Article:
from a poem by Alejandro Cruz Martinez
illustrator: Fernando Olivera
Children’s Book Press / Lee & Low, 1991
In the The Woman Who Outshone the Sun / La mujer que brillaba aún más que el sol, Lucía Zenteno arrives at a village, and because of her great beauty and her magical ways, all the creatures of the earth, air, and water—and the river itself—fall in love with her. The jealous villagers run her out of town, so she takes the river with her, leaving only “a serpent of sand.” The villagers find Lucía, the elders convince them to apologize, and, after a few words about the necessity of treating everyone with kindness, she returns the water and disappears again, coming back as a fond memory: “Lucía had not really left them. Though they would not be able to see her, she would always be there, guiding and protecting them, helping them to live with love and understanding in their hearts.”
Oaxacan artist Olivera’s gorgeous oil paintings, saturated in rich, bold colors, are full of “magic realism,” where fishes and otters swim in and out of Lucía’s hair, butterflies fly in and out of her skirts, and her sorrow at the behavior of the villagers is palpable. Olivera’s Zapotecanas are big and beautiful, and his Lucía is lush and glorious—a dark, zaftig Indian woman, with big hips and big feet, a Mother Earth figure.
The book, winner of an Outstanding Children’s Book Award from Parenting Magazine, has garnered numerous positive reviews praising it for its strong moral message about kindness and understanding and respect for nature and responsibility for the earth.
As a long-time educator, I’m always looking for children’s stories that teach conflict resolution by encouraging kindness, caring, empathy and respect. So, after the first reading, I really liked this story. But there was something about it that made me vaguely uneasy. A second read and a critical look at the copy at the back of the book made me think more deeply. “Alejandro was killed in 1987,” the copy said, “while organizing the Zapotecs to regain their lost water rights.” Why, I wondered, would a water rights activist write a poem about a holy person who takes away a village’s water?
A few days later, a colleague gave me a copy of the poem that Cruz Martinez had written, called “la voz del poeta canta” (“the poet’s voice sings”), which he published in San Jerónimo Ixtepec, Mexico, in 1984. The only thing that his poem has in common with the children’s book is the name of its central character. In Cruz Martinez’s poem, Lucía Zenteno, with her skirt full of butterflies, roams the land, stealing not only the attention of all the men, but the men themselves. She has no friends, no morals, and no conscience. She comes to wreak havoc and bring misery; and when she gets angry, she takes away the river and everything that depends on water to live. And she doesn’t return. She is that pure evil we warn our children about and guard our men from.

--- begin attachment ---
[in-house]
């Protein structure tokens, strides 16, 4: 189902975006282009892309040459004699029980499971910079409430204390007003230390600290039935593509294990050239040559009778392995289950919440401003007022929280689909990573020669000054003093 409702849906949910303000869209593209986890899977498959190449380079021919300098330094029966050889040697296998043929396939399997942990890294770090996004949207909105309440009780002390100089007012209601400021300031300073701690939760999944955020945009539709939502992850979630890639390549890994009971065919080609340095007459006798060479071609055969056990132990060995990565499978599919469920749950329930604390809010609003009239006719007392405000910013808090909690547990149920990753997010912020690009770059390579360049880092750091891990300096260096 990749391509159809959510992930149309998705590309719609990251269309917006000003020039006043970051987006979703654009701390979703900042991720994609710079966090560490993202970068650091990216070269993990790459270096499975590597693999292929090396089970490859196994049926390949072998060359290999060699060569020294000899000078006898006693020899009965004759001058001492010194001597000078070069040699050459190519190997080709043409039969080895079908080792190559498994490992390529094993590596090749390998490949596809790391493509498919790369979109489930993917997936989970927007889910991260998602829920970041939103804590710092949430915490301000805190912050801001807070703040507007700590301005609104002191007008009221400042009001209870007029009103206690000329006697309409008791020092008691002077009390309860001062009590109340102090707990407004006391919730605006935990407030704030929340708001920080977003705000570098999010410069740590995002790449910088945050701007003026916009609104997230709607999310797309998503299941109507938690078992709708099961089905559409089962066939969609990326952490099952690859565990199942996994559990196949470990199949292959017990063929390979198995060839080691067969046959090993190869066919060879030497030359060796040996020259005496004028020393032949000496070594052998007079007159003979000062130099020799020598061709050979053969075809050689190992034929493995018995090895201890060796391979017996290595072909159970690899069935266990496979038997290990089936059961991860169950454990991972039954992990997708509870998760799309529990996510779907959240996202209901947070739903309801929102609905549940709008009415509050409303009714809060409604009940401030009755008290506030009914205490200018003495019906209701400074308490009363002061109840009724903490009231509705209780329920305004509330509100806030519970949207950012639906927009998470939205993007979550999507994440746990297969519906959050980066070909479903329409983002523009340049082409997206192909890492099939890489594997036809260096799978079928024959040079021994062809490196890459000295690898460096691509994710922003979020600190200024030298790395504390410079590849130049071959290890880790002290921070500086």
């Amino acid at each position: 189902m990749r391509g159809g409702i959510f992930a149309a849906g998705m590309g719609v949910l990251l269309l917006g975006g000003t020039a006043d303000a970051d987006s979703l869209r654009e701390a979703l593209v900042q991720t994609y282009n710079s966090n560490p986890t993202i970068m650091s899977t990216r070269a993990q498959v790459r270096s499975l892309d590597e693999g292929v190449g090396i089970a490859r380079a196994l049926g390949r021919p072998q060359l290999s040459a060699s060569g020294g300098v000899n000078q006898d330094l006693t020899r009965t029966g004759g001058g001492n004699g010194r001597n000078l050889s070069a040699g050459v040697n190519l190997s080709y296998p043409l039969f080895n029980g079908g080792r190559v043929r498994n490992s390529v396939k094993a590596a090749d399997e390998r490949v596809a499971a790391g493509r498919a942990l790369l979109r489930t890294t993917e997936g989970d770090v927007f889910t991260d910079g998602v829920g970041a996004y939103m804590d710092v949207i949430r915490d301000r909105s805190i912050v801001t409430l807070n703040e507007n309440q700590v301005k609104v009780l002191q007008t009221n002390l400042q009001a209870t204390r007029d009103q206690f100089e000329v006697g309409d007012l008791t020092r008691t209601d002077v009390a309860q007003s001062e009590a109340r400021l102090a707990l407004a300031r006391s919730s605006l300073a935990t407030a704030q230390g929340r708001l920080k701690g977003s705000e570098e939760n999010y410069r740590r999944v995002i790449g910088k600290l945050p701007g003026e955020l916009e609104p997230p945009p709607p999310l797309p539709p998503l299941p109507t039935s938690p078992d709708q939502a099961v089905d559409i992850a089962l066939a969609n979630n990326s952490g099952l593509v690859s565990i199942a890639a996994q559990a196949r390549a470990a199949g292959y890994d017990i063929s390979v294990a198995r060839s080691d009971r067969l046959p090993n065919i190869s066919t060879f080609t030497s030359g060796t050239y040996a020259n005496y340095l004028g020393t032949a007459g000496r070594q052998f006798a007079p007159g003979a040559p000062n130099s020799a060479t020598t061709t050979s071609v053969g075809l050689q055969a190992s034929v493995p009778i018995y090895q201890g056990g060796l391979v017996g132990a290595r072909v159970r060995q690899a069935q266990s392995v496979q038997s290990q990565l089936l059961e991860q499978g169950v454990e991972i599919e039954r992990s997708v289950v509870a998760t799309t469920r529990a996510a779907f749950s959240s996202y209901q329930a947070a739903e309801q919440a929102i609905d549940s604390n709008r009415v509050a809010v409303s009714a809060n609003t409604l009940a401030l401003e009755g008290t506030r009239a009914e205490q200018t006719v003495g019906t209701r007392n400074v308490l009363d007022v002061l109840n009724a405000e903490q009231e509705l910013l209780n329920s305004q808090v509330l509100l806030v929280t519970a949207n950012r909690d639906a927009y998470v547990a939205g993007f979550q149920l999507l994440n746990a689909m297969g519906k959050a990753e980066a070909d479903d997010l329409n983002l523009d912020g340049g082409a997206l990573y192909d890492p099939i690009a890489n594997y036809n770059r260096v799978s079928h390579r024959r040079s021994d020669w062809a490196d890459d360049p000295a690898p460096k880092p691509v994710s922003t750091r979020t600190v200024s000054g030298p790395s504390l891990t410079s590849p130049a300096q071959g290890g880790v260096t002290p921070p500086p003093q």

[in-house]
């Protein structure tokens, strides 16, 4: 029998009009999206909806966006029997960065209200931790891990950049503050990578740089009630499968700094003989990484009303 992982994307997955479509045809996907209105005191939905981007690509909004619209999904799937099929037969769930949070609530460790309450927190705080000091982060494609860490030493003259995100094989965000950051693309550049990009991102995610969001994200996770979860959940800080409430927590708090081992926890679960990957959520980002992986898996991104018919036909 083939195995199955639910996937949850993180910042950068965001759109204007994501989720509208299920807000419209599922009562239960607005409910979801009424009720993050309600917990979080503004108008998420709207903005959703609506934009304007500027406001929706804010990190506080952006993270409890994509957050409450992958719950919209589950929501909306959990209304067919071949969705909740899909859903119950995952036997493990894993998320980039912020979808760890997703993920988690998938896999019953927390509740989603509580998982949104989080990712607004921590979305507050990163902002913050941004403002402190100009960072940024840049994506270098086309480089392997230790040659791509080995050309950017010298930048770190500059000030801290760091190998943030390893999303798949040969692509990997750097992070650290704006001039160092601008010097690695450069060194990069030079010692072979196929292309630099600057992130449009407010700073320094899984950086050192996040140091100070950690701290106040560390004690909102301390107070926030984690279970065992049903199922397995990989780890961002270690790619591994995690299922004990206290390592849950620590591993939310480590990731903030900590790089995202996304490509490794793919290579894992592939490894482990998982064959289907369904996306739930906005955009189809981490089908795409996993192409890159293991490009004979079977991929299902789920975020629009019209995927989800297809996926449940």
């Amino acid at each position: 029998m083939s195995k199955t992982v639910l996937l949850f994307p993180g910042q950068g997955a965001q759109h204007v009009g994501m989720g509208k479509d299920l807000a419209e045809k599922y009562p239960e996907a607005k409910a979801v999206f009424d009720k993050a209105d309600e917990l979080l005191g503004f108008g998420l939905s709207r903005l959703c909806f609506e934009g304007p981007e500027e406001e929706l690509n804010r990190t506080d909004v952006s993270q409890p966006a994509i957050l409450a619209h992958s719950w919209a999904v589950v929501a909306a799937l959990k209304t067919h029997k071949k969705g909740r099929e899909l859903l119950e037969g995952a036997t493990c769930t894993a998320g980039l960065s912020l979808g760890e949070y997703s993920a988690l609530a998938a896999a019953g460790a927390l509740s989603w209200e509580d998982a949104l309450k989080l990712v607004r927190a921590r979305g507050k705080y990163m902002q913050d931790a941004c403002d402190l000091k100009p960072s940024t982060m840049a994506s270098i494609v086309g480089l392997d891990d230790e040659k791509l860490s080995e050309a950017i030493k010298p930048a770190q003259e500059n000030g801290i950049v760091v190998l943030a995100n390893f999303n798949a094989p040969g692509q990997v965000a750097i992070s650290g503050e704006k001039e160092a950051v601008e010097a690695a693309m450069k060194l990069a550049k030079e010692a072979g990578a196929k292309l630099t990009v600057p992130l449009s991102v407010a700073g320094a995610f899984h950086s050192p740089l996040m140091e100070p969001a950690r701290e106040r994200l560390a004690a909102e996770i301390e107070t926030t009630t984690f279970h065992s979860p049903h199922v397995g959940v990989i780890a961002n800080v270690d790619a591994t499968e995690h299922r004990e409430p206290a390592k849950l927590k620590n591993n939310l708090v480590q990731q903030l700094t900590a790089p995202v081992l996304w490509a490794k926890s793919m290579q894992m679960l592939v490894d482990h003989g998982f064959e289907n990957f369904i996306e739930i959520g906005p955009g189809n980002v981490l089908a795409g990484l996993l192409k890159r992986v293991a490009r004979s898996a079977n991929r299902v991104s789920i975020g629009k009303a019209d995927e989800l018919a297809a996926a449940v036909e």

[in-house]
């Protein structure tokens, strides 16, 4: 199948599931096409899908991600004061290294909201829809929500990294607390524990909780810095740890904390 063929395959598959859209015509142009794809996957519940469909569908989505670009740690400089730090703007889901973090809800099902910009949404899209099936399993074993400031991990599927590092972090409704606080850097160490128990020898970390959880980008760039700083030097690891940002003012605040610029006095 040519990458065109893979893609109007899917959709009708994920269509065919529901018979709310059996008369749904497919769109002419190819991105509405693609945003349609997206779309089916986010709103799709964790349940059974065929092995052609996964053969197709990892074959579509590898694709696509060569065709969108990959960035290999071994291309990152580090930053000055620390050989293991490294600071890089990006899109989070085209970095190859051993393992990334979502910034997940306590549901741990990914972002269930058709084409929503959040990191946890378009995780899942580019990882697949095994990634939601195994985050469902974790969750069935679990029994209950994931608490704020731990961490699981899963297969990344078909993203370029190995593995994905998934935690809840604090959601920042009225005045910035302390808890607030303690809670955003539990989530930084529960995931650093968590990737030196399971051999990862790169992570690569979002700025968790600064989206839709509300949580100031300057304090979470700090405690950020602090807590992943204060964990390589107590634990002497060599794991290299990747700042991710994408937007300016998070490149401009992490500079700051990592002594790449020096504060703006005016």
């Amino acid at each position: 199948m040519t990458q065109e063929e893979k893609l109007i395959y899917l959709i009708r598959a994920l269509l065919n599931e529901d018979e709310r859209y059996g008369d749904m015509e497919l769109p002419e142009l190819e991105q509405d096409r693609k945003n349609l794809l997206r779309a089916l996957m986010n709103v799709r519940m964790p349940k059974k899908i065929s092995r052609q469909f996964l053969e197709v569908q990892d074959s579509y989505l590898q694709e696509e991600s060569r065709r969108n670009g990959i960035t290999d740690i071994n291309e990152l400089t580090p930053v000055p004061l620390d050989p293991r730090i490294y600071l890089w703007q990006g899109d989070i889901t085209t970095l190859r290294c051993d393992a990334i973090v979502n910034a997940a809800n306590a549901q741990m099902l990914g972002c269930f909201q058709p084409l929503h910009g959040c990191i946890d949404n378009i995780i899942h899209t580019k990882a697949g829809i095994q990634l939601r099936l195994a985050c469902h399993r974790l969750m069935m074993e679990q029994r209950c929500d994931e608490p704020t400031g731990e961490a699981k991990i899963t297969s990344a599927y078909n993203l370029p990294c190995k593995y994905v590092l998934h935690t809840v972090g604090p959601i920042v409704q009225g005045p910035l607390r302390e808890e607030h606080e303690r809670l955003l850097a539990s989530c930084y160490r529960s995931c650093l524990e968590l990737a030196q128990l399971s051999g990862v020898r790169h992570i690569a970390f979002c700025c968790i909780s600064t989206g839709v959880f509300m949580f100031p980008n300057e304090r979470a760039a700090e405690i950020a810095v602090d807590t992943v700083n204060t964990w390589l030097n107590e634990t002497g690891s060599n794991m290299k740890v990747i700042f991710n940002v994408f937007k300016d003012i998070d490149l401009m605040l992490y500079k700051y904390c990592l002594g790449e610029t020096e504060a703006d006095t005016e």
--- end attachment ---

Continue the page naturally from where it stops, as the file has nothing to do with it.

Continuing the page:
Last week, I viewed Maureen Gosling’s excellent film, “Blossoms of Fire,” and all of this came together for me.
A brief digression to set Cruz Martinez’ poem into historical context: The Isthmus of Tehuantepec is one of the most fertile areas in the world and the fact that it’s an isthmus has left the land accessible to plunder. For at least four centuries, the Zapotec people here have struggled against colonialism in one form or another. In 1981, the people of Juchitán successfully challenged the one-party system of the PRI (Revolutionary Independence Party), which had ruled for over 60 years, and voted in a progressive party, COCEI (Coalition of Workers, Peasants and Students of the Isthmus). Under the new government, roads and schools, clinics and libraries were built, public programs flourished and there was a cultural flowering. In 1983, to break the power of COCEI, the PRI sent in repressive forces that openly murdered and disappeared movement leaders, who became known as “los desaparecidos.” Fighting for the land and water was their crime, and Alejandro Cruz Martinez was one of the many casualties of this repression.
This is exactly what water rights struggles are about: right-wing governments and vulture capitalists’ diverting the water and effectively killing villages. This happens all over the world, and the Indigenous peoples rarely, if ever, win. Africa is rife with this history, over and over; where once were fields full of food for entire populations, nothing is left but deserts. Nowhere in reality—or in Cruz Martinez’s poem—does the Zapotec people’s begging and pleading bring back the water once it’s been stolen. That is what Cruz Martinez died for: the basic right to life.
There is nothing real or dignified in Children’s Book Press’s teaching our children about how Zapotec villagers begged for life-giving water, and then honored the one who stole it in the first place. Rather, it’s an insult to the memory of Alejandro Cruz Martinez and the Zapotec members of COCEI who struggled and died for access to the resources on their own land. The Woman Who Outshone the Sun is not recommended.
—Judy Zalazar Drummond